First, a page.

There’s something self-defeating about a reader’s attempt to solve a mystery: she’s trying to crack a code, and yet if she does, the fun is over. Years ago, I solved the puzzle midway through Josephine Tey’s “Brat Farrar,” and once I finished patting myself on the back, I was stuck slogging suspenselessly through the rest of the book. Readers want something from a mystery novel that we generally don’t want from life: to be foiled. Megan Miranda’s “The Last House Guest” offers precisely this counterintuitive satisfaction: the pleasure of being outsmarted.

Cover courtesy of Simon & Schuster

As “The Last House Guest” begins, it’s the summer of 2017 and the night of the annual end-of-season bash in the fictional seaside town of Littleport, Maine. Narrator Avery Greer has helped set up the party, held at the Blue Robin, one of the rental properties that she’s been managing for the past six summers for the wealthy Loman family, who live in Connecticut during the offseason.

For Avery, the best thing about the Lomans is Sadie Loman, her closest friend since the summer they met in Littleport as teenagers. Avery’s parents died in a car crash when she was 14, and a few years later she was raising some serious hell around town. Sadie took her on as a kind of rescue project: she convinced her parents to spring for business classes for her friend, and Avery has been in their employ ever since.

Sadie is supposed to attend the party at the Blue Robin but doesn’t show, which is worrisome to Avery, who tries unsuccessfully to contact her. When two police officers arrive at the house, they ask to see Sadie’s brother, Parker. The officers report that Sadie has been found dead on Breaker Beach. While the official cause of Sadie’s death is drowning, the following day the police find something of interest in the kitchen trash at the Lomans’ summer house. “I never knew what Sadie’s suicide note said,” Avery reflects later. “I knew only that it existed, and that it closed the case…”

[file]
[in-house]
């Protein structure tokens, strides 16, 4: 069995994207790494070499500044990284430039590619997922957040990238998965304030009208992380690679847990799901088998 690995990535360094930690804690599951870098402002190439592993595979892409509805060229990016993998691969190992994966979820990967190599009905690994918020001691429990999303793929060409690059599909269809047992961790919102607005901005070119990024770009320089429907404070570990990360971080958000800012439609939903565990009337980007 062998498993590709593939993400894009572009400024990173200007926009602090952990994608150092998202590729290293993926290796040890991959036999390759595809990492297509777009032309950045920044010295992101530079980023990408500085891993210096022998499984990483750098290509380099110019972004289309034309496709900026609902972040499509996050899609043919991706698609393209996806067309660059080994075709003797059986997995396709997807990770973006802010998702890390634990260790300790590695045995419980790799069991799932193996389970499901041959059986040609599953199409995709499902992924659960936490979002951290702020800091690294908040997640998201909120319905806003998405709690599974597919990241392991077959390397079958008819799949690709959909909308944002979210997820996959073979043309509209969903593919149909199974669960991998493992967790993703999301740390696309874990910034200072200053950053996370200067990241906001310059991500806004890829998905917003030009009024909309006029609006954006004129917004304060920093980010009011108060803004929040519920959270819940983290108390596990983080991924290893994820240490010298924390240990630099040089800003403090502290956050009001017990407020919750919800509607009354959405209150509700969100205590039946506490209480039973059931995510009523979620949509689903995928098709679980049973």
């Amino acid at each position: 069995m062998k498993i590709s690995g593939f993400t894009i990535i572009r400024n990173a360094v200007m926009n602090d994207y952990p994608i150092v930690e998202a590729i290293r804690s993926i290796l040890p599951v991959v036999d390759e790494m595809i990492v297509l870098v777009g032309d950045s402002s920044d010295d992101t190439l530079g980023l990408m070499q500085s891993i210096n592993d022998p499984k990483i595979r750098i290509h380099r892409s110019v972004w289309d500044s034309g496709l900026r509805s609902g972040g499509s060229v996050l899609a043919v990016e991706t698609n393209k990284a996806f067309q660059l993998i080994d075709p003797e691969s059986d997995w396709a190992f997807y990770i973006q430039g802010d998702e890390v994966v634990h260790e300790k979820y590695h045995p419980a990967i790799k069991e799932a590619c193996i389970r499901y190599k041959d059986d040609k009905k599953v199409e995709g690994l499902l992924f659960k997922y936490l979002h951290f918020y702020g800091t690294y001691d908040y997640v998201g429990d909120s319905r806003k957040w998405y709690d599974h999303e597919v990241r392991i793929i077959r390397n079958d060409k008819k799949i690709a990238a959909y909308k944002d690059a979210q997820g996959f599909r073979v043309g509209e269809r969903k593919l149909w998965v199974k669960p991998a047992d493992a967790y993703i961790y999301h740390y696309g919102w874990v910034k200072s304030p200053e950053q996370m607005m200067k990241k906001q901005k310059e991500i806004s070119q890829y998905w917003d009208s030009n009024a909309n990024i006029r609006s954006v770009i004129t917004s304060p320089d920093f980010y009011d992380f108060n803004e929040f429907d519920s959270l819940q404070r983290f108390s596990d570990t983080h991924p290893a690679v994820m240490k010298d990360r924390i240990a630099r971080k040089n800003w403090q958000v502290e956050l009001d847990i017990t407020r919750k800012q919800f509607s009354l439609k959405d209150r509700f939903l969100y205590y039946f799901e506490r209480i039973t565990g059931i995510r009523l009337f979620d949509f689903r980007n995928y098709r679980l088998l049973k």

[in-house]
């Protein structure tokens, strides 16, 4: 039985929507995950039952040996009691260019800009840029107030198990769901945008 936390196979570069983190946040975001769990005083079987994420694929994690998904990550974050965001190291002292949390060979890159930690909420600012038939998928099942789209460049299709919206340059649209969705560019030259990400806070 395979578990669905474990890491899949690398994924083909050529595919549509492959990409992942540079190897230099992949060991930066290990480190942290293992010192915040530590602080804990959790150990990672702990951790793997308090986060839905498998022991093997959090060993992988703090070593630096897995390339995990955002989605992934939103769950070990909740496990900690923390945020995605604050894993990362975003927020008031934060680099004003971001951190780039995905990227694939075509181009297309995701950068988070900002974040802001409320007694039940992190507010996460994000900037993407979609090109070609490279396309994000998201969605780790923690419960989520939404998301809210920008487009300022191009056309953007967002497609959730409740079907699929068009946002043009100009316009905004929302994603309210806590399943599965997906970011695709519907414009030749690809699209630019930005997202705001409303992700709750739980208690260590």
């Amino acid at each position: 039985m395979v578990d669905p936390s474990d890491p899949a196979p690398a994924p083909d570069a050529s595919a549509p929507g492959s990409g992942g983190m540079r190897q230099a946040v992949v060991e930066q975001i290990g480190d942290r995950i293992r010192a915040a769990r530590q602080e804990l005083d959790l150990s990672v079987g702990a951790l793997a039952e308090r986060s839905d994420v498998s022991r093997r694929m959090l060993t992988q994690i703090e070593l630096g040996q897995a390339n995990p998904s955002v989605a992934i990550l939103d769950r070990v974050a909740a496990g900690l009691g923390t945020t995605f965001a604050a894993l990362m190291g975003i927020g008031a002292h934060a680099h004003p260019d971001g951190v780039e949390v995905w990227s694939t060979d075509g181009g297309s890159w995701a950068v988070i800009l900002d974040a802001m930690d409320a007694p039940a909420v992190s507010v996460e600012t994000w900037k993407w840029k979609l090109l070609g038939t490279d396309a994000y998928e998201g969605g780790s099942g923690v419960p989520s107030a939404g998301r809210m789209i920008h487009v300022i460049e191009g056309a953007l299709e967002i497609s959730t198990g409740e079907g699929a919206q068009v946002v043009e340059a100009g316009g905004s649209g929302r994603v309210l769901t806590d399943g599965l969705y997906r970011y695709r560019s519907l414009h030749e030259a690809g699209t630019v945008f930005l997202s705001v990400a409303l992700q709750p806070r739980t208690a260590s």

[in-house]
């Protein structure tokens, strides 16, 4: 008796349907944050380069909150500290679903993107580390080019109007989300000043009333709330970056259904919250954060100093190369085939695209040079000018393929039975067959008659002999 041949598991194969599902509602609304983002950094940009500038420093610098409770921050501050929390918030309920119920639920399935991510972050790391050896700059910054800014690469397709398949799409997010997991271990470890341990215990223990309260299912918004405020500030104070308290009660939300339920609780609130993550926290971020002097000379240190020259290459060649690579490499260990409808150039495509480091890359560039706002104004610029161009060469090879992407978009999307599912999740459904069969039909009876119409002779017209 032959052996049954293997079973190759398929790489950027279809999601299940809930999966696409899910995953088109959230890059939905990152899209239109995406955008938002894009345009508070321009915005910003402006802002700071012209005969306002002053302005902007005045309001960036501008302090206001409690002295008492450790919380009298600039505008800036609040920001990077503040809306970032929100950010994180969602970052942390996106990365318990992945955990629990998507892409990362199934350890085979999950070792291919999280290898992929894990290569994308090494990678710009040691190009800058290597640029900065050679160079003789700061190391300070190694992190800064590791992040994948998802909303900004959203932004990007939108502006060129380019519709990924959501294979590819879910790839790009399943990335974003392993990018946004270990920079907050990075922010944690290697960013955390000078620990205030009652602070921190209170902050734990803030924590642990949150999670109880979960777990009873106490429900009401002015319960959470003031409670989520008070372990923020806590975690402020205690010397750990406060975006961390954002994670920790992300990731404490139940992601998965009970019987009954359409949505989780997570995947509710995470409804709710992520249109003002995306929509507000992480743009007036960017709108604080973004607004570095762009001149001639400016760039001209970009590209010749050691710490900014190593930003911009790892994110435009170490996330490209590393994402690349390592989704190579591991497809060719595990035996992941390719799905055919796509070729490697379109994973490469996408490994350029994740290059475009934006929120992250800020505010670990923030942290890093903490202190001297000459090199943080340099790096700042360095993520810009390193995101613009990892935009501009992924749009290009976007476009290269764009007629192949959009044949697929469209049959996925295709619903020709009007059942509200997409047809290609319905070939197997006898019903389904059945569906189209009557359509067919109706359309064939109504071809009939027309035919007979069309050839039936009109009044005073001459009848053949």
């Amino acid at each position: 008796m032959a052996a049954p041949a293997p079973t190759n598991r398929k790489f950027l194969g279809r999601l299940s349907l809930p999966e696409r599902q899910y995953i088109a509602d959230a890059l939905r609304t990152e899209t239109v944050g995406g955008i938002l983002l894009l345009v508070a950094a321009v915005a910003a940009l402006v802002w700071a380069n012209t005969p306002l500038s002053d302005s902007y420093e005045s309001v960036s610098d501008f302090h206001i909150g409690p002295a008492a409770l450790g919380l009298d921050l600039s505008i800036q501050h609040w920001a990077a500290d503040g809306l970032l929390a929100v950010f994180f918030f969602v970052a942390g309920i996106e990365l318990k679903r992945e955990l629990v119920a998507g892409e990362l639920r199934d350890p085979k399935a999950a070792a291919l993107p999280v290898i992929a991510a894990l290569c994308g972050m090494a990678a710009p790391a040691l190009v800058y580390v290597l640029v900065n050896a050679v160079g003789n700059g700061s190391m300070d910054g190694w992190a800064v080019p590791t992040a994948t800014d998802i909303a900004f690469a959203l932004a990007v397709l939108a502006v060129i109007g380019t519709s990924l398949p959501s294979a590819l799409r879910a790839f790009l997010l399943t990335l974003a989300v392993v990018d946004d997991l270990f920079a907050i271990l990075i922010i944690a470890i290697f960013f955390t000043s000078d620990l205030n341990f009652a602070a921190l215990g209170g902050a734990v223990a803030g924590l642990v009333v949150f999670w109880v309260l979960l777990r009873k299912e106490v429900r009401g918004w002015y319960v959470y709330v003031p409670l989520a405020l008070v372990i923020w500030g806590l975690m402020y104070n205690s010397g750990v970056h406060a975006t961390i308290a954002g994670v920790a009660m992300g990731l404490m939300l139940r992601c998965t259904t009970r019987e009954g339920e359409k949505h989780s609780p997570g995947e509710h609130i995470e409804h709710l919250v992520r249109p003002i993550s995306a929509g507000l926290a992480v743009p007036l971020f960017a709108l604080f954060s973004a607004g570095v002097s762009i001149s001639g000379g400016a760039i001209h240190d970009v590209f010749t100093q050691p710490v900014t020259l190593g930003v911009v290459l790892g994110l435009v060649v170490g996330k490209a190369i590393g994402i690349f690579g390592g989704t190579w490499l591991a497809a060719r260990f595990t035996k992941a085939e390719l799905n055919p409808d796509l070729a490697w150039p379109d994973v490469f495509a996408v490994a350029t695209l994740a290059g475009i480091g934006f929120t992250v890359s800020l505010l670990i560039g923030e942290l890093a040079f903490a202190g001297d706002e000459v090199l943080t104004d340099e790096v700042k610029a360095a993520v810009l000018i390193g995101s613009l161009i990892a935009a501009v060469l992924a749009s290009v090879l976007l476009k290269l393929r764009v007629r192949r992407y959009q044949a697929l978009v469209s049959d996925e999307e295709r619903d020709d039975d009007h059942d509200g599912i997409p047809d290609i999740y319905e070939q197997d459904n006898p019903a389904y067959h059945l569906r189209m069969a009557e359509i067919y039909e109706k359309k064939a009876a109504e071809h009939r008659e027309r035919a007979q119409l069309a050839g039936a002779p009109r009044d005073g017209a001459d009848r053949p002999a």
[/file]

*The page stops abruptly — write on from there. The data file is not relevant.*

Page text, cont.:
“The Last House Guest” seesaws between the summer of Sadie’s death and the summer that follows, as Avery, who continues to work for Loman Properties and live year-round in the family’s guesthouse, tries to come to terms with her friend’s unaccountable demise. One morning, Avery gets a phone call from a renter informing her that someone has been poking around inside the house that he’s staying in — the Blue Robin, as it happens. While Avery is inspecting the property following the ransacking, she discovers something of Sadie’s in a blanket chest: “Somehow her phone had ended up at the rental house across town while her body was washing up on the shore of Breaker Beach.”

Miranda, the author of the New York Times best seller “All the Missing Girls” and scads of other thrillers, could have packed it in after creating a topflight puzzle, but “The Last House Guest” doubles as a meditation on belonging. Avery should by rights feel at home in Littleport — she’s both a native and a full-time resident— and yet she’s forever on the periphery, permanently marked by her kinlessness and adolescent missteps. When Avery first met Sadie’s parents, she was certain that the Lomans saw her as “something Sadie had found on the beach and would hopefully get over just as quickly.” But Sadie didn’t get over Avery, and Avery isn’t getting over Sadie or the question of why she died.

Given all that she’s been through, you can’t expect Avery to do all the puzzle solving. That’s your job too. Oh, and good luck with that.

Nell Beram is a former Atlantic Monthly staff editor and coauthor of “Yoko Ono: Collector of Skies.” Her work has recently appeared in Bright Lights Film Journal, Shelf Awareness and the blog Little Old Lady Comedy.


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